• Both boys and girls engage in frequent verbal bullying.


How boys bully

How Boys Bully

  • Target Acquaintances and strangers

  • Aggressive bullying

  • Direct; face to face

  • Overt and blatant

  • Physical

  • Dominance based on competition and status in the “pack”

  • Some covert methods to exclude a member from the group (cyber bullying)

  • Teasing and taunting one’s athletic abilities or strengths


How girls bully

How Girls Bully

  • Target Friends

  • Relational Aggression

  • Passive/In-direct

  • Covert and subtle

  • Gossip & rumor

  • Group power plays: uninvited/exclusion

  • Writing nasty notes

  • Internet: IM or online chat rooms

  • Group phone calls

Rosalind Wiseman, “Queen Bees & Wannabes,” 2002.

Rachel Simmons, “Odd Girl Out,” 2002.


Relational aggression

Relational Aggression

Use the relationship to hurt another person

K2 – “If you don’t give me the last cookie I won’t be your friend anymore”

2nd – “If you play with Jane I will tell people you are ugly”

4th – “If you play with Emma, I am going to tell everyone you like Joe”

5th – “Sorry! You are not invited”


Cliques vs groups of friends

Cliques vs. Groups of Friends

  • Cliques have a set of hidden rules that have to be followed to remain in the group (how to act, how to dress, who to play with, what to play…)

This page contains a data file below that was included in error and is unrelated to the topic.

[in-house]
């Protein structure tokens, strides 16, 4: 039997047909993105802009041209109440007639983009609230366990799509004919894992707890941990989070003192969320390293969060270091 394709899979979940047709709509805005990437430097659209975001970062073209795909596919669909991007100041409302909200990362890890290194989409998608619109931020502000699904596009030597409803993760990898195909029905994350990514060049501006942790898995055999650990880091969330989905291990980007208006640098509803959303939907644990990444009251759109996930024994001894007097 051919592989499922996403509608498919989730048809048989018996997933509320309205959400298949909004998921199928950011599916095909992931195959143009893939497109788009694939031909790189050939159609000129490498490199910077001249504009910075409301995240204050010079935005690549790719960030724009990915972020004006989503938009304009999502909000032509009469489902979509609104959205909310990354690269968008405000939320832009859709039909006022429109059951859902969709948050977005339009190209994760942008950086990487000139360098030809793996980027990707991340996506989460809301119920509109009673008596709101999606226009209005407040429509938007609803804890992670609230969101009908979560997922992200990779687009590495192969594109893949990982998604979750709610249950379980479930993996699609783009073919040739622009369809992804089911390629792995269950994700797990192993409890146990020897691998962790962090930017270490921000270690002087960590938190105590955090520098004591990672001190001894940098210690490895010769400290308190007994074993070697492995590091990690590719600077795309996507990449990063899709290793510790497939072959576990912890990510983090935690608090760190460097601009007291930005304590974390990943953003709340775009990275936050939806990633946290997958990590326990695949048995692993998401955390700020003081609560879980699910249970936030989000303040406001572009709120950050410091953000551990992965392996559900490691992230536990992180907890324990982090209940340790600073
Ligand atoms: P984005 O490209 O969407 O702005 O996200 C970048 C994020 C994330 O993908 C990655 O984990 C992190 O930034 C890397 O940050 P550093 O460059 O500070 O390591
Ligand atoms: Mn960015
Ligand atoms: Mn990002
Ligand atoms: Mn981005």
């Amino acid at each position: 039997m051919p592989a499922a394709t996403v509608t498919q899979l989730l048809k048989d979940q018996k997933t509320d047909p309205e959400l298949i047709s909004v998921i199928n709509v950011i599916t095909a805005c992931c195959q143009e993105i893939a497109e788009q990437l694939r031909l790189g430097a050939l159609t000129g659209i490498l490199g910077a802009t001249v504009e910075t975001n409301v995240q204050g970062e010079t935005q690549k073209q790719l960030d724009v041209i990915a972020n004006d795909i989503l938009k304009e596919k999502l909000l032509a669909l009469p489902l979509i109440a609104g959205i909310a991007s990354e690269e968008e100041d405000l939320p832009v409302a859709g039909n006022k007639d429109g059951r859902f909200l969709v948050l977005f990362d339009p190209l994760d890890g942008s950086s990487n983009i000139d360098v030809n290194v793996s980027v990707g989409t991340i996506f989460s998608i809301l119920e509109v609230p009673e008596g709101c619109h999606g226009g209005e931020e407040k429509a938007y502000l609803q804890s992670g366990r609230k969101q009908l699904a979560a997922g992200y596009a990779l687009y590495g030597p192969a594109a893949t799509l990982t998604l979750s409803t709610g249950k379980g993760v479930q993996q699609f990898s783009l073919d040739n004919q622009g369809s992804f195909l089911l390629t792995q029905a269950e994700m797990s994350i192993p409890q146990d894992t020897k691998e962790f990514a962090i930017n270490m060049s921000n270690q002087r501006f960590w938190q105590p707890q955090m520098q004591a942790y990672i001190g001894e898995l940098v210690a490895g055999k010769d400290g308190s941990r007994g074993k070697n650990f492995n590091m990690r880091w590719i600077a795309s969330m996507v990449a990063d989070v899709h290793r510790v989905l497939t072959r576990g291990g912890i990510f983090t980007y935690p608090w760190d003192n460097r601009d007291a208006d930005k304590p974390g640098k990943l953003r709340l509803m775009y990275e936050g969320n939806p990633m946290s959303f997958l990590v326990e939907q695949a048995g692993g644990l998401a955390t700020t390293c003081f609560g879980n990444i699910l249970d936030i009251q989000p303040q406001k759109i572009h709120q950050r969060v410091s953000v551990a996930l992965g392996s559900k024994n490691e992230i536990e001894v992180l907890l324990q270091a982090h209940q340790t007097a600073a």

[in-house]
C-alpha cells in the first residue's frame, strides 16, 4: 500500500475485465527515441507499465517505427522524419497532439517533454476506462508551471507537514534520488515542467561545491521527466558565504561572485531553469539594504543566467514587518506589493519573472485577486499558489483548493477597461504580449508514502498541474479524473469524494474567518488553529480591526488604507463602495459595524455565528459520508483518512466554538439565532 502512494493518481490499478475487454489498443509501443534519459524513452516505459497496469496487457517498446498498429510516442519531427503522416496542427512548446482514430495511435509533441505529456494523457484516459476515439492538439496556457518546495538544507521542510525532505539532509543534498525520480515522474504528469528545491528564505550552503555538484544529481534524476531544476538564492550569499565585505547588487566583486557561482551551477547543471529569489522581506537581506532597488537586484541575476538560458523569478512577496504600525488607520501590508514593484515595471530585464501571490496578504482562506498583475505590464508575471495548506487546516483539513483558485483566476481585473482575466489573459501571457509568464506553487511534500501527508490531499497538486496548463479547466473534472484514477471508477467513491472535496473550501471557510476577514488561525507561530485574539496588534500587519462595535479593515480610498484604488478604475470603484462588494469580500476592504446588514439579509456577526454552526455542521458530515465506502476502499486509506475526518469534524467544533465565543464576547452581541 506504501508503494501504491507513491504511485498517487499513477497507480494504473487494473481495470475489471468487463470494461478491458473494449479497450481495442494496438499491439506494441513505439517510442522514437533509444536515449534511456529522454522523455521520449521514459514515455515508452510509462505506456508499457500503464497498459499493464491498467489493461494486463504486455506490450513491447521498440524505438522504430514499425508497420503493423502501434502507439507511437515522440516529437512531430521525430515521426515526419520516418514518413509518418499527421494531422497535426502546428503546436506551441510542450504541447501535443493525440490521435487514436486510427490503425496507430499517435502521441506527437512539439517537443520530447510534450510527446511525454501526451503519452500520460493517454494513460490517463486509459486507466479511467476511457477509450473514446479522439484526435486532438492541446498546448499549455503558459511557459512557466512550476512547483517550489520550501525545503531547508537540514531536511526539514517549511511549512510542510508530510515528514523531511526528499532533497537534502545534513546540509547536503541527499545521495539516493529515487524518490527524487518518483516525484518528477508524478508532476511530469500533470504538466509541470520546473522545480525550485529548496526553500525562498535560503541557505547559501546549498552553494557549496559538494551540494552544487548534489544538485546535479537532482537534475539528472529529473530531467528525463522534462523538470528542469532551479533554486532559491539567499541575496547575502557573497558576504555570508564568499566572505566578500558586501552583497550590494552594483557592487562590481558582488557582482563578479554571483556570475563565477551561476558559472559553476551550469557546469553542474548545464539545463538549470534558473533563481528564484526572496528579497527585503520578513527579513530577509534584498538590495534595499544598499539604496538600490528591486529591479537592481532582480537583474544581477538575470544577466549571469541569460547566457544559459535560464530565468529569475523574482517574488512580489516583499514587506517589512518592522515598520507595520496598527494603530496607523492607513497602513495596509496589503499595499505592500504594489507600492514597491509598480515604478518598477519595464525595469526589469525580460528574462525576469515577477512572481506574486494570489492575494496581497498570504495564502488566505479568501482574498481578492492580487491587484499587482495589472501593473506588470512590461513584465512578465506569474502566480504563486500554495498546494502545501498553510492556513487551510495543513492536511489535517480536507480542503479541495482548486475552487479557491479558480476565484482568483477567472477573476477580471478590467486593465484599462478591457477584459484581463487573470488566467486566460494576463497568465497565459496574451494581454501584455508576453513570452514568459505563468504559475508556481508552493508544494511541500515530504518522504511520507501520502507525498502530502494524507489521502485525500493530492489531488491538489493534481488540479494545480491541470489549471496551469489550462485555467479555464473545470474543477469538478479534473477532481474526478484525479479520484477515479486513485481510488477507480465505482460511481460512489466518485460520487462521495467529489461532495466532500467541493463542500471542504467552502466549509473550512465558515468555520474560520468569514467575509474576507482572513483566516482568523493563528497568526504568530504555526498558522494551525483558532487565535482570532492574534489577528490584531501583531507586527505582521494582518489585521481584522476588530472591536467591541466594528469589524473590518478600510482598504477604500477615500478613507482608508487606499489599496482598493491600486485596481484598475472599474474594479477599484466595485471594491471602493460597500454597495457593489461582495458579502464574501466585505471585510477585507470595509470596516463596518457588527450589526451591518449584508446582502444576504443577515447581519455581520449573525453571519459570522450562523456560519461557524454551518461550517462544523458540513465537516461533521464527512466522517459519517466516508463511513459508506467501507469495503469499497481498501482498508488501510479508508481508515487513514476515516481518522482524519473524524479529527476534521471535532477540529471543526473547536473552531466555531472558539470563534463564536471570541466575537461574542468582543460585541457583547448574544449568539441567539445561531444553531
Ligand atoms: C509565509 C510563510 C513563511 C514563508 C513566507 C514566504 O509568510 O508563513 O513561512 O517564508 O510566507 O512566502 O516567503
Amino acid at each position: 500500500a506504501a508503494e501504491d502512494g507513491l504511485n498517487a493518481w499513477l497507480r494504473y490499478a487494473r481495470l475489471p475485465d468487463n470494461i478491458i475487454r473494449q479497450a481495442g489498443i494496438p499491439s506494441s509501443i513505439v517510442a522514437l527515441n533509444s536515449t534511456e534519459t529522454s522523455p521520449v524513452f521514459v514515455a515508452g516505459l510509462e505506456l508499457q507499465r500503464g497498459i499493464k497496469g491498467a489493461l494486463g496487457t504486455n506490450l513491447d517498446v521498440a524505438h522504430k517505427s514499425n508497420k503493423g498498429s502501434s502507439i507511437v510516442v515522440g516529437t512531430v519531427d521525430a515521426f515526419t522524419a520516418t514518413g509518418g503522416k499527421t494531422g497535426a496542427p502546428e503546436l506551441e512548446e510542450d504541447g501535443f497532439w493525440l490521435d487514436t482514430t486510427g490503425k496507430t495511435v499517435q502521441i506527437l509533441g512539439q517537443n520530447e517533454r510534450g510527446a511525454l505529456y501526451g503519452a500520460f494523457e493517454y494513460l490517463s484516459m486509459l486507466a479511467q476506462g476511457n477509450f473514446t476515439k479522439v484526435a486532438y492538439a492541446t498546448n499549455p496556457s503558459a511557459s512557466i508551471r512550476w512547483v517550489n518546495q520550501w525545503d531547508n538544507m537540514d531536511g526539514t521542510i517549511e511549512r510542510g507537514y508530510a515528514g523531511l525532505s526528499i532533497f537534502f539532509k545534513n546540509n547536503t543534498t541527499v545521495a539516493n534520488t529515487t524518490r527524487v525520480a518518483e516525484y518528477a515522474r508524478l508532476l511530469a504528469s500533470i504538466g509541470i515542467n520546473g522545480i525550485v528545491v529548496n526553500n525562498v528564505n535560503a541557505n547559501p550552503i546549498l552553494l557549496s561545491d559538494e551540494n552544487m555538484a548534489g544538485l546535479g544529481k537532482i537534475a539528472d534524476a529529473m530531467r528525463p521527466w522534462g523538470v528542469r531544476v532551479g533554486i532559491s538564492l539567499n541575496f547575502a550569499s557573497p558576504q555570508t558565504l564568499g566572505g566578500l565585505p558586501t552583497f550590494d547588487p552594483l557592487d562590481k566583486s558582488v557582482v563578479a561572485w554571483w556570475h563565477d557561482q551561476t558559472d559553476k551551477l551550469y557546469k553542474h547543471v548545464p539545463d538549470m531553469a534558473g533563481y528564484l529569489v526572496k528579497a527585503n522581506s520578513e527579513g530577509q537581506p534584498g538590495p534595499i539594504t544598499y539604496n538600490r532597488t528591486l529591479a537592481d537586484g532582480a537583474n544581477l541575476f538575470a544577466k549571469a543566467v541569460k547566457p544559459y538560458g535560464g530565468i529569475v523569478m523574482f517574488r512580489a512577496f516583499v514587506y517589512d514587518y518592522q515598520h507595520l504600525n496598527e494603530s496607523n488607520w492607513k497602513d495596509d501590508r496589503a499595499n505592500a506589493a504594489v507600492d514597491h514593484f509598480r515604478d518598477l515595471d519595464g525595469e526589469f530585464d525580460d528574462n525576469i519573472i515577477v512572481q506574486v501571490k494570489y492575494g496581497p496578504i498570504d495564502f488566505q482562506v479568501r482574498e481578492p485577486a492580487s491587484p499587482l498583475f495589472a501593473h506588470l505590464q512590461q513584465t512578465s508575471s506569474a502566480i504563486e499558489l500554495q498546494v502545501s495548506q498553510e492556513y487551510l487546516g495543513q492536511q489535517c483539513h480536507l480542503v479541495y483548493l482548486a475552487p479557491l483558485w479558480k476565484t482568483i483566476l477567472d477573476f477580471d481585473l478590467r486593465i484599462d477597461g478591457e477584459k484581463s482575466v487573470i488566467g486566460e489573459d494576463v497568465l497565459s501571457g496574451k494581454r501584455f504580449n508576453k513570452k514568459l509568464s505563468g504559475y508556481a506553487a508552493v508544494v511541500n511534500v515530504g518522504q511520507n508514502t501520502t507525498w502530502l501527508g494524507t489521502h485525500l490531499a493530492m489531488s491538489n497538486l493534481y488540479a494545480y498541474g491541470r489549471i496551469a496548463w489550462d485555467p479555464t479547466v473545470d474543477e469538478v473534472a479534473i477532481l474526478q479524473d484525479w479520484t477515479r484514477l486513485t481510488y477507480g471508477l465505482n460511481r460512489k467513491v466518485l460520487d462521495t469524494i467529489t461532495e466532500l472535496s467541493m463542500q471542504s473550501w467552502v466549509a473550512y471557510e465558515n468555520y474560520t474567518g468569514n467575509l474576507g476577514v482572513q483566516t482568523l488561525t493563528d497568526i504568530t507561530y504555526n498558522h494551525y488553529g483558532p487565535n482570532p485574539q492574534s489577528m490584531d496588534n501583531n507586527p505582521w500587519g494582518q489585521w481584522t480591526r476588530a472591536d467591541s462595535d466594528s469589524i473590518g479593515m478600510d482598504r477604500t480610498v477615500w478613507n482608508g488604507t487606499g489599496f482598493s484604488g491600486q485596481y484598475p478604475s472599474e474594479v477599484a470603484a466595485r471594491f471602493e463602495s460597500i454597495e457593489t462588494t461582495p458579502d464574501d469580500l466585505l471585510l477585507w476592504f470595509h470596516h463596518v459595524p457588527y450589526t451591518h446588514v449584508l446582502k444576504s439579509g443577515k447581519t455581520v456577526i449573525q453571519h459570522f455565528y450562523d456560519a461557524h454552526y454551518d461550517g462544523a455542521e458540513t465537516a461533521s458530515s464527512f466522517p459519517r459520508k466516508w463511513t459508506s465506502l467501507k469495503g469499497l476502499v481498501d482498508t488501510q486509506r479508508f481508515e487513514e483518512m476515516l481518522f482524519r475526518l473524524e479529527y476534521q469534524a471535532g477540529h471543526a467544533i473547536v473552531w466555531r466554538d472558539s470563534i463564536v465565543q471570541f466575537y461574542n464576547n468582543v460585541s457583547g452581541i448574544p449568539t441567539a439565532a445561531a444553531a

• A group of friends are accepting of differences and open to others


The cycle of bullying

The Cycle of Bullying

A.

Bully

VICTIM

B.

Follower

G.

Defender

Social Culture

C.

Supporter

F. Passive

Defender

D.

Passive

Supporter

E.

Disengaged

Onlooker


Bystanders

Bystanders

In general:

9% of any school population are victims of continual bullying

6% of any school population are bullies

85% of any school population are bystanders

Educate the silent majority


Empower the bystanders

Empower the Bystanders

  • We are helpful bystanders

    • 1. Others feel the same way they do

    • 2. They CAN make a difference

    • 3. Teach subtle ways


Goal end the cycle of bullying

GOAL: End the Cycle of Bullying

VICTIM

G.

Defender

A.

Bully

F.

Defender's

Supporter

E.

Possible

Defender

Social Culture

B.

Follower

D.Passive

Defender

C.

Disengaged

Onlooker


When to parachute in

When to Parachute in:

Symptoms of Stress:

Psychosomatic complaints (sick without organic cause)

School / activity avoidance

Withdrawal from friends/family

Change in school performance

Emotional outbursts

Excessive moodiness

Verbalization of helplessness/despair

Nightmares

Constantly in need of reassurance (younger)

Changes in eating/sleeping habits


What doesn t work

WhatDoesn’tWork?

  • Organizing play dates with the bully

  • Confronting the bully on your own

  • Dismissing it as a daily rite of passage

  • Quizzing

  • Making your child feel uncapable

  • Denying your child’s involvement in bullying


What does work

WhatDoes Work?

  • Reflective Listening

  • Validate feelings

  • Role-play

  • Doors of communication

  • Conversations about moral dilemmas

  • Being a role model for your kids

  • Discussions about how to be a helpful bystander


Small groups

Small Groups

  • Break into groups based on similar ages of your children

  • Read the following scenario

  • Use the “How to Break the Pattern” tips and discuss / role play how you would handle this situation


How to break the pattern

How to Break the Pattern

  • Teach that cliques/exclusion is not okay – “Friends let friends play with other people.”

  • Problem Solving Communication